Timeline of Recreational Diving in North America
This timeline is meant only as a short overview of some of the major events of sport diving history. It was compiled by Thomas Tillman.
1878 – A self-contained underwater breathing unit unit is invented by Henry Fleuss.
1893 – The first underwater camera is invented by Louis Boutan.
1911 – Draeger of Germany releases an oxygen rebreather.
1923 – The first underwater color photographs were taken by W. H. Longley.
1925 – Yves Le Prieur releases a very successful self-contained underwater breathing unit.
1933 – The Bottom Scratchers of San Diego was founded by Ben Stone, Jack Prodanovich, and Glen Orr. This group became the first in an era when diving clubs were vastly popular. Across the country, many clubs followed in the years to come. Members of the early Bottom Scratchers also included Wally Potts, Jack Corbley, Bill Batzloff, Lamar Boren and Jim Stewart.
1933 – Louis Ce Corlieu patents the first swim fins in France and later in the US.
1935 – Louis de Corlieu designed a very popular fin for the free diving community.
1938 – The Compleat Goggler by Guy Gilpatric is released. This book becomes a popular inspiration for skin divers.
1943 – Jacques-Yves Cousteau and Emile Gagnan design and test the first Aqua-Lung. This device is a vast improvement on earlier SCUBA devices and will completely change the sport diving community over the next decade. Early testers of the first prototypes included Philippe Tailliez, Frédéric Dumas, Simone Cousteau, Philippe Cousteau, and Jean-Michel Cousteau.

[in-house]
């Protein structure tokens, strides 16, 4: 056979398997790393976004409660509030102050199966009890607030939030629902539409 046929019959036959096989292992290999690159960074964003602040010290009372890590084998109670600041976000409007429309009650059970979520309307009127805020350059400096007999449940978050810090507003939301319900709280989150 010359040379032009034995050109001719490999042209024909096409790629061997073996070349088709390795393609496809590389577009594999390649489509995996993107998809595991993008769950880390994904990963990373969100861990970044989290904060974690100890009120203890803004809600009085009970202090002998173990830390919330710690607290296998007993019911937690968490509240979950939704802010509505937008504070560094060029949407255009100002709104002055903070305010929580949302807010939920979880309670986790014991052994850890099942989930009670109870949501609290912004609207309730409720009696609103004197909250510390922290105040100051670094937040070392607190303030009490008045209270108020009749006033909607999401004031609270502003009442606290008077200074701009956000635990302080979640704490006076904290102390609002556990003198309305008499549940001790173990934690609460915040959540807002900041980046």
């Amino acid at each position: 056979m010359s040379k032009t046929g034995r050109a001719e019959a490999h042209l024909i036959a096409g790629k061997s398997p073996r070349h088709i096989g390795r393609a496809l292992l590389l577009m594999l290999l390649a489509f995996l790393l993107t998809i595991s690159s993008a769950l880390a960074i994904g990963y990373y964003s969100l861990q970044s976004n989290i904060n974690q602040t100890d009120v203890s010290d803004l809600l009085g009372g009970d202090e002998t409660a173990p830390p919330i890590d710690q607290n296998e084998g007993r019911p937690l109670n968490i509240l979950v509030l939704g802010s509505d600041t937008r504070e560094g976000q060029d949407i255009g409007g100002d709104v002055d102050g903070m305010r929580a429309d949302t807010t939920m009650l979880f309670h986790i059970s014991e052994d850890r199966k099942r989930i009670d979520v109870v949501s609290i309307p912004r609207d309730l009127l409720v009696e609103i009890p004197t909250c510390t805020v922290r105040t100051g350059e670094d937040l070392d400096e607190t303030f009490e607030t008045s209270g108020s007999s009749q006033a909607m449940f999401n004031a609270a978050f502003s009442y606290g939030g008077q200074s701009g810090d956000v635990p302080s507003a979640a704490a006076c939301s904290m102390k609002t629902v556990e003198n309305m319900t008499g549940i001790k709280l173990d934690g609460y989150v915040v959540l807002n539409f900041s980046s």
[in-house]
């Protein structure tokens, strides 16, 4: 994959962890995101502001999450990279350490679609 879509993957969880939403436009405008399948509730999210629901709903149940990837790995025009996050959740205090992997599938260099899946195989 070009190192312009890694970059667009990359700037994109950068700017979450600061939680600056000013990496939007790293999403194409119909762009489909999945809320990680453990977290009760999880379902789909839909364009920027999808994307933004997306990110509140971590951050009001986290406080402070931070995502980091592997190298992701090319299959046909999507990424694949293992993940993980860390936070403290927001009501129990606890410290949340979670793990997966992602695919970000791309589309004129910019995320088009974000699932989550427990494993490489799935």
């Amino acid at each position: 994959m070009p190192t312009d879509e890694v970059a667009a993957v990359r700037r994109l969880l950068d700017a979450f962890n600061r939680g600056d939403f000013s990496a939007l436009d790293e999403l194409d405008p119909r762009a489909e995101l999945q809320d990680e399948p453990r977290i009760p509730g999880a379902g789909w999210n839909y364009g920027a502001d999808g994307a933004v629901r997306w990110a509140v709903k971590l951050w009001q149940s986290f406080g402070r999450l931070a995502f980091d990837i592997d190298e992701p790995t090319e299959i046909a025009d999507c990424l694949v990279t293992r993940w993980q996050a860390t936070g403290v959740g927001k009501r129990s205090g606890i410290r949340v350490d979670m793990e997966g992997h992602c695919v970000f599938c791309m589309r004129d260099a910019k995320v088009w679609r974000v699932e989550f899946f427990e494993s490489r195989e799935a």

1946 – Mar-Vel Underwater Equipment was founded and would become an early source for skin and scuba diving equipment as well as the commercial equipment that they specialize in.
1948 – Rene’s Sporting Goods in Westwood, CA imports some of the new Aqua-Lungs to the U.S. Rene Bussoz, a relative of Cousteau, sold these first Aqua-Lungs and word began to spread within the diving community. While it is certain that some very influential early divers owned and used this first few Aqua-Lungs imported it is a sad fact that more individuals claim to have bought them from Rene than he had stock to fulfill. Careful research was done by Zale Parry and Al Tillman on this matter and their results will appear in Scuba America: The History of Sport Diving in America.
1949 – Several shops across the U.S. are now selling Aqua-Lungs.
1950 – The International Underwater Spearfishing Association was founded. The primary person responsible in the United States was Ralph Davis. The first U.S. National Underwater Spearfishing Championships were also held that year.
1951 – Many stores specifically dedicated to the sport of diving were opened nationally.
1951 – Skin Diver Magazine was formed by Chuck Blakeslee and Jim Auxier. The magazine became the central source for information on the industry. Chuck and Jim were both avid divers and put much of the magazine’s profits toward improving the sport. Among the projects they funded or created over the years were the first sport diving museum, The National Diving Patrol, NAUI, The International Underwater Film Festivals, the Hannes Keller dive, and many other early projects and events.
1951 – The Reserve Valve (later designated “J” valve by U.S. Divers according to its placement in their 1953 catalog) was released.
1951 – Hans Hass publishes Diving to Adventure and inspires many newcomers to the underwater world.
1952 – Silent World was released by Jacques-Yves Cousteau, Frédéric Dumas, and James Dugan. Silent World tells the story of the invention and underwater adventures of the early Aqua-Lung and becomes one of the most influential books in bringing new people to the sport of SCUBA diving. Many skin divers decide to buy an Aqua-Lung based on this book.
1953 – Popular Science gives directions on how to make your own scuba equipment using surplus military parts.
1953 – E.R. Cross publishes the immensely popular Underwater Safety.